Gimmicks and gimmickry

Quoting and expanding from one of my previous posts.

Anything photographic can become an exercise in technique over content

Photography, by being such a technology and technique driven field, tempts people with the fallacy that better/different gear or improved technique is all they need to take better photos. Sometimes, the temptation is because of marketing-driven numbers and “technical” specification which allow people who don’t know what they need to pretend that “better” can be quantified. Othertimes, the temptation comes in the form of eye-catching results which look markedly different than what comes out of most cameras.

There have been plenty of articles about the myths of sharper/faster/better lenses. I’m not going to go down that road. People who chase the myth of the better lens end up shooting lens tests more than anything else. I’m more interested in the temptation toward superficially eye-catching techniques whose results rarely hold up to additional scrutiny.

These techniques are almost always all form and no content since they only serve to say “hey guys, look what technique I can use!” I call them gimmicks since they stand out through form rather than content.

buzz buzz buzz
Commonly-used gimmicks are HDR, bokeh, panoramas, selective color, toy cameras,* through-the-viewfinder, and apps such as Hipstamatic.** These are all extremely seductive to the photographic neophyte since they are relatively easy to perform. You don’t have to learn a skill, you just need new tools or equipment. With minimal effort you get lots of eye candy*** and don’t have to worry about content.

*And all the related effects that lousy lenses, light leaks, etc. create.

**Hipstamatic and Instagram are possibly so common now that they may no longer be eye-catching. 


Other techniques with high gimmick potential include wide-angle lenses, infrared, and contrast filters. What prevents these from being typical gimmicks is that the motivation for using them is usually content-driven. Sometimes it’s extremely naïve motivation (e.g. trying to “get it all in”) but it’s still looking at what’s inside the frame and trying do something with it.

Gimmicks, by being so form-based that they dominate the content, are extremely hard to use well. It’s already a struggle for many people to master the camera to the point where it does what they want. Once a gimmick is added to the mix? Watch out. Too much camera, not enough photographer.

Which is why I find myself being drawn to gimmicks.


I don’t necessarily want to control the gimmick. I do want to be able to influence it and figure out how best to use its effects. This is the extreme of my typical approach with lenses.

I’ve been shooting toy cameras somewhat consistently for years now and an gradually getting a sense of how to use them. Sometimes it’s for the sense of achieving that “retro” look through semi-legitimate means. Othertimes, it’s because I enjoy the exercise of having to stretch my brain to figure out how best to use the camera. My Brownie Hawkeye Flash is probably my favorite toy camera since it hits the sweet spot between being somewhat retro, having limited functionality, and creating a unique look.* There’s nothing that screams Brownie about my results but I know I wouldn’t have gotten any of the shots I took with it using any other camera.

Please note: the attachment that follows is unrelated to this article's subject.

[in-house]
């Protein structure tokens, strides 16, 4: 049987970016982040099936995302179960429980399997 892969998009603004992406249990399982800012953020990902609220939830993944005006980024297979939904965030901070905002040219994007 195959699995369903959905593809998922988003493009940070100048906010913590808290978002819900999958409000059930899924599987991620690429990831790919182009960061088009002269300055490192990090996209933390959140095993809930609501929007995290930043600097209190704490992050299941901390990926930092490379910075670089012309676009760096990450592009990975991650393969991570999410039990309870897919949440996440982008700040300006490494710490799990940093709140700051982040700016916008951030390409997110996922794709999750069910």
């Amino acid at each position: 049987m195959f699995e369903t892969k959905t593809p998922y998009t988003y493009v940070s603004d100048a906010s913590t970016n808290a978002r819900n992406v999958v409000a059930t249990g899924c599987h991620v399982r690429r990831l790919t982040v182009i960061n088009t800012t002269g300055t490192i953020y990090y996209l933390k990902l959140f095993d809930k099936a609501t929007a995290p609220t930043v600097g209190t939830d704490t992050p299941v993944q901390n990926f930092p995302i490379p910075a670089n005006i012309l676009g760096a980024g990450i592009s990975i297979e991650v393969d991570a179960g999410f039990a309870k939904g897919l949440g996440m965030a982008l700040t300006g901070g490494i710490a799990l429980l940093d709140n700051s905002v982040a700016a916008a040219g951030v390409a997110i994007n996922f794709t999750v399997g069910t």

*Compared to, say, my Duaflex II which is too distinctive and toy-like for my taste.

But I’m starting to like my Kodak Pony 135 C a lot since I can almost use it like a regular camera. Now that I’ve figured out not to trust the focusing and just scale focus for near or far only, I find myself liking it for quick snaps when I’m out walking during the day.

It’s also great for double exposures.

efi multi

Probably the most obvious of the gimmicks I play with. I find myself favoring the planned versions rather than the unplanned ones. So, for example, compositing a shot in two or three consecutive exposures rather than taking the entire roll, rewinding, and reshooting it for random overlaps. Not that I have a problem with randomness, it’s just that I prefer trying to influence the gimmick.

It’s definitely an interesting exercise to try and see things that will composite well. I’m also still barely getting started in this technique so I suspect a longer post will come once I’ve had a chance to really get my hands dirty and run many rolls through the camera.

rosina with light leaks

Other gimmicks I use which I’ve already covered on this blog are shooting with my flipped lens, through the viewfinder, and even tilted horizons. With all of these, I find myself testing how to control what I’m doing and learning how to see things with the special viewpoint. For an exercise which seems to add a lot of options* I find that gimmicky shooting makes me take fewer photos than regular shooting. A roll of film in a gimmick camera takes me months to get through.

*Just point it at anything and it will look interesting!

It’s interesting to realize that I spend more time thinking about my compositions and content the lousier my equipment is. But my photography brain is growing no matter how I choose to force it to grow…

Author: Nick Vossbrink

Blogging about Photography, Museums, Printing, and Baseball Cards from both Princeton New Jersey and the San Francisco Bay Area. On Twitter as @vossbrink, WordPress at, and the web at

10 thoughts on “Gimmicks and gimmickry”

  1. Pingback: Gearhead | n j w v

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